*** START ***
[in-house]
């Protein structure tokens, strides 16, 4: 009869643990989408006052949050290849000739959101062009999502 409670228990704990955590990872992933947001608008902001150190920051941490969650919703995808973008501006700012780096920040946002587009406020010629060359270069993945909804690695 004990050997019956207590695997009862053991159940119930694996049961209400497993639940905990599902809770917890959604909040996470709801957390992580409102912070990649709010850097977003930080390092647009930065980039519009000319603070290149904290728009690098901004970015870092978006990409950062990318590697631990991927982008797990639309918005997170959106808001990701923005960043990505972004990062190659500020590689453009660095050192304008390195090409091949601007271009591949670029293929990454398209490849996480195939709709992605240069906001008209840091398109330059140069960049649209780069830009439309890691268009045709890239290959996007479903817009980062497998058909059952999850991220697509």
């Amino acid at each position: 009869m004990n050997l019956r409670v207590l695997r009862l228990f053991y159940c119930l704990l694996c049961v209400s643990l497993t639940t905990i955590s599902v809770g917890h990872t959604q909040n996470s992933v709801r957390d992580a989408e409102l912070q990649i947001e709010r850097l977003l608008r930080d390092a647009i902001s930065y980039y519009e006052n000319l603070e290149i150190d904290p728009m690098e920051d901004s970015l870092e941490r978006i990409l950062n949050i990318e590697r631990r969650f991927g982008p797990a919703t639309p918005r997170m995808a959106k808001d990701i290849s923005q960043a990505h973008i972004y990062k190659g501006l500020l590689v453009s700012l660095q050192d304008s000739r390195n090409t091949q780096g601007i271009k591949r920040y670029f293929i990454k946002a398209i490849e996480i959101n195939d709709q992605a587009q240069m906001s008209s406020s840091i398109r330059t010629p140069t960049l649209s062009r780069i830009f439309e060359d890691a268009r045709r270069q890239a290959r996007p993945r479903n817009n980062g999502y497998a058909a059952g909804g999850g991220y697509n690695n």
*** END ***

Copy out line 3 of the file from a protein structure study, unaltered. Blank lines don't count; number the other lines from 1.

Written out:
């Amino acid at each position: 009869m004990n050997l019956r409670v207590l695997r009862l228990f053991y159940c119930l704990l694996c049961v209400s643990l497993t639940t905990i955590s599902v809770g917890h990872t959604q909040n996470s992933v709801r957390d992580a989408e409102l912070q990649i947001e709010r850097l977003l608008r930080d390092a647009i902001s930065y980039y519009e006052n000319l603070e290149i150190d904290p728009m690098e920051d901004s970015l870092e941490r978006i990409l950062n949050i990318e590697r631990r969650f991927g982008p797990a919703t639309p918005r997170m995808a959106k808001d990701i290849s923005q960043a990505h973008i972004y990062k190659g501006l500020l590689v453009s700012l660095q050192d304008s000739r390195n090409t091949q780096g601007i271009k591949r920040y670029f293929i990454k946002a398209i490849e996480i959101n195939d709709q992605a587009q240069m906001s008209s406020s840091i398109r330059t010629p140069t960049l649209s062009r780069i830009f439309e060359d890691a268009r045709r270069q890239a290959r996007p993945r479903n817009n980062g999502y497998a058909a059952g909804g999850g991220y697509n690695n």